Idealism in the age of Obama
Barack Obama's election in November and inauguration on Tuesday present a challenge to the belief system of some of us who were born, like the new president, in the closing years of the Baby Boom. Too young to have been stirred by John F. Kennedy's idealistic call to service when the torch was passed to a new generation (Kennedy was elected on my first birthday), our initiation to politics was more a license for cynicism. The Vietnam War and Watergate defined our political coming of age. A skeptical view of government power and those who wielded it became the lens through which leaders and events were seen.
Against such a backdrop, "hope" and "change" can quickly seem like little more than the starry-eyed dreaming of those not facing up to the reality of the way things really are. What, then, to do when a leader emerges who inspires in way few have? What is the right balance of hope and doubt to display, in particular, as a parent of two teenagers now experiencing their own coming of age, this one infused with the enthusiasm Obama has sparked in a young generation of Americans who need all the hope they can muster in the face of a rocky and uncertain future?
The warnings against unchecked Obama worship have already begun. Yesterday, Politico's Jim VandeHei and John Harris spelled out "Seven reasons for healthy skepticism" of Obama's chances of success. Some of the seven are factors outside of Obama's control ("We are broke" is one), but they also tweak the new president for having a record stronger on rhetorical flourish than tangible results and for rarely challenging Democratic interest groups.
Today, Boston Globe columnist Joan Vennochi weighs in, chiding Obama for chiding in his inaugural address "the cynics [who] fail to understand that the ground has shifted beneath them." Citing the "benefit of the doubt" given to former President Bush over the premises for going to war after 9/11, Vennochi writes that "Americans should be questioning their leader more, not less, and the media should be leading the charge, not shrinking from the task." She goes on to link Obama's message to that of his good friend Deval Patrick, who has regularly lectured against unbridled cynicism, including in a tone-deaf speech to newspaper publishers and editors soon after winning office in 2006.Vennochi draws an important distinction between cynics and skeptics — the former, she says, "constantly question the sincerity of motives," while the latter "ask questions but can be persuaded by results." But Obama does not seem to be calling for a moritorium on skepticism. Indeed, one of his first official acts upon taking office was to sign three executive orders that will open more government documents to public scrutiny. It's hard to view such a move as anything other than an invitation for the kind of healthy skepticism that will hold government more accountable. Unless, of course, one questions the sincerity of his motives.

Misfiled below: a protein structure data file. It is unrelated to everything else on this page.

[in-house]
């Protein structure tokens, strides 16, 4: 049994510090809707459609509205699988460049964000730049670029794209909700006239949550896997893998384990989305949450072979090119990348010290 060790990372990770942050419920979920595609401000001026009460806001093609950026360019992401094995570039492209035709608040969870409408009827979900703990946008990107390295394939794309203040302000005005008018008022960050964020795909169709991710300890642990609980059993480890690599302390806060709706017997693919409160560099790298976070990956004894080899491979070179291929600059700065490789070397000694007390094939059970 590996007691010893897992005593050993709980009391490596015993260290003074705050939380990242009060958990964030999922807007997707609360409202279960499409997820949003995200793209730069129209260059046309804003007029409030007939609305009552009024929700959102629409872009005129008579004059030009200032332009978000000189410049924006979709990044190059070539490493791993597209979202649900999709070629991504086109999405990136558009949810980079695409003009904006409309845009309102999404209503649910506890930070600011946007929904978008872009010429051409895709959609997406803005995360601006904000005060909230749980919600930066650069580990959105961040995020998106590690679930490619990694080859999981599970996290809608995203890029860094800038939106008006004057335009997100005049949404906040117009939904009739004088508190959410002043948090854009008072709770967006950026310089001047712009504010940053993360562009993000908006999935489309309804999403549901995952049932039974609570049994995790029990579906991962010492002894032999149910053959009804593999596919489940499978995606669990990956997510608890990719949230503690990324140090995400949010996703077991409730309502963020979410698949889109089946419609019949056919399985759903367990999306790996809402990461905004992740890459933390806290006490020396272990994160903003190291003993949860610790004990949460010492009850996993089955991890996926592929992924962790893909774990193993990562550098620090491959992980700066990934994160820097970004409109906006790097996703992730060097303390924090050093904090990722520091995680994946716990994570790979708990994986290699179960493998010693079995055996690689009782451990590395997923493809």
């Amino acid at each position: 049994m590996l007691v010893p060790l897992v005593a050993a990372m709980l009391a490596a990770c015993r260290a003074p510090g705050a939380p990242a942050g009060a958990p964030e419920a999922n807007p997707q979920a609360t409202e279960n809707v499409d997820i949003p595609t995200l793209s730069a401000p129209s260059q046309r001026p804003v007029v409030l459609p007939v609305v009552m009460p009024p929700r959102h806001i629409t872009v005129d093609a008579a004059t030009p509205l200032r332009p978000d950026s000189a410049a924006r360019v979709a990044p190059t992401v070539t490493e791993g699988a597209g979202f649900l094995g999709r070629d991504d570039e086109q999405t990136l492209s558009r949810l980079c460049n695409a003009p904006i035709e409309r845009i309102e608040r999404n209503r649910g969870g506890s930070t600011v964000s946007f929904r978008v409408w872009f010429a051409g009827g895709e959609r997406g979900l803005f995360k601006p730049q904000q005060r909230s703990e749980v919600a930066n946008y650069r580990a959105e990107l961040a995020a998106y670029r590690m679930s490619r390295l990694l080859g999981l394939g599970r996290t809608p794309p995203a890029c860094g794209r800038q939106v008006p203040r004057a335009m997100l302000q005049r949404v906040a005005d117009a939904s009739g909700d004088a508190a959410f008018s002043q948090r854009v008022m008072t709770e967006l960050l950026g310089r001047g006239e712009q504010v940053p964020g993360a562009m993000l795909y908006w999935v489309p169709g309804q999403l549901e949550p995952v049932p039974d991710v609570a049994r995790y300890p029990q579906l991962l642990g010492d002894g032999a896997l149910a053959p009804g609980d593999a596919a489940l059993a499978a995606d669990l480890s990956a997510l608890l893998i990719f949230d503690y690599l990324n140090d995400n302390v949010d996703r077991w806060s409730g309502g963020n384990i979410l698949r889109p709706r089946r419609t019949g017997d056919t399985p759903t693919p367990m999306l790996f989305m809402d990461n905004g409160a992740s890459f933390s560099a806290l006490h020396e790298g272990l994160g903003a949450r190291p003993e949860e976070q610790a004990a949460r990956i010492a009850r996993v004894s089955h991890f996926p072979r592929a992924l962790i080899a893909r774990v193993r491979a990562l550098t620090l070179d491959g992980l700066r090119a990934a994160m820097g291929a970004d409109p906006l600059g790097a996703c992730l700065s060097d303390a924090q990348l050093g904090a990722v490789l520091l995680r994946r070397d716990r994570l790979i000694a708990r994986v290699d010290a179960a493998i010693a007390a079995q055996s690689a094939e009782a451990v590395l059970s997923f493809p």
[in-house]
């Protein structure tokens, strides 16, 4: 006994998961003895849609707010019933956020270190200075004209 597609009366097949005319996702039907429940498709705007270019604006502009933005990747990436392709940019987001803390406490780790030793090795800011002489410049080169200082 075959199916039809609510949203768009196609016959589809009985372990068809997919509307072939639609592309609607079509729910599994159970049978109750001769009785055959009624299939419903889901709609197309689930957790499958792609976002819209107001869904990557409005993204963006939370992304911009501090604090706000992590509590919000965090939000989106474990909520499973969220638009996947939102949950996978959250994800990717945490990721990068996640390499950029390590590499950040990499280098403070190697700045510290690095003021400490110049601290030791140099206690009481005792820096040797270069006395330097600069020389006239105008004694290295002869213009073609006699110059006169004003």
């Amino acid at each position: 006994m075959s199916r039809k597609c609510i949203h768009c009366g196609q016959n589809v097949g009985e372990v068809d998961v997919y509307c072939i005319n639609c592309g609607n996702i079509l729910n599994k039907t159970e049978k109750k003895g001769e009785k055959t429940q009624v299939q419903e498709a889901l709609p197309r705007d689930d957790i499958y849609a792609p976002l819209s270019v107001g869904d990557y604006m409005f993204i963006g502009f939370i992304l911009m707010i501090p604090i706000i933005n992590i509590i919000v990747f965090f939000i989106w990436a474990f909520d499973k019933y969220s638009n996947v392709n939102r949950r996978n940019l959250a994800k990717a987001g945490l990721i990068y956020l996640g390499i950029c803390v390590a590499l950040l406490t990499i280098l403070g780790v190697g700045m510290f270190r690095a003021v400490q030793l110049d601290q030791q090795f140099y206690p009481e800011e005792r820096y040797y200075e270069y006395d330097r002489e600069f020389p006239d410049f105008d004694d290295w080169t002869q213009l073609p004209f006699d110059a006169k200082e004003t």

The new president's real message seems to be to believe in the ability of the country to rally together in tough times, an opportunity many think his predecessor blew following the 9/11 attacks. Obama's call for a new "era of responsibility" is hardly promising instant miracles. Rather, he is calling for an honest reckoning — by government, business, and citizens — with the problems we face and a willingness to tackle them collectively, a task that he said will require discarding "worn-out dogmas" that for too long have "strangled our politics." A healthy dose of skepticism is fine. But perhaps we need also to be daring enough to embrace at least a little bit of idealism to go with it.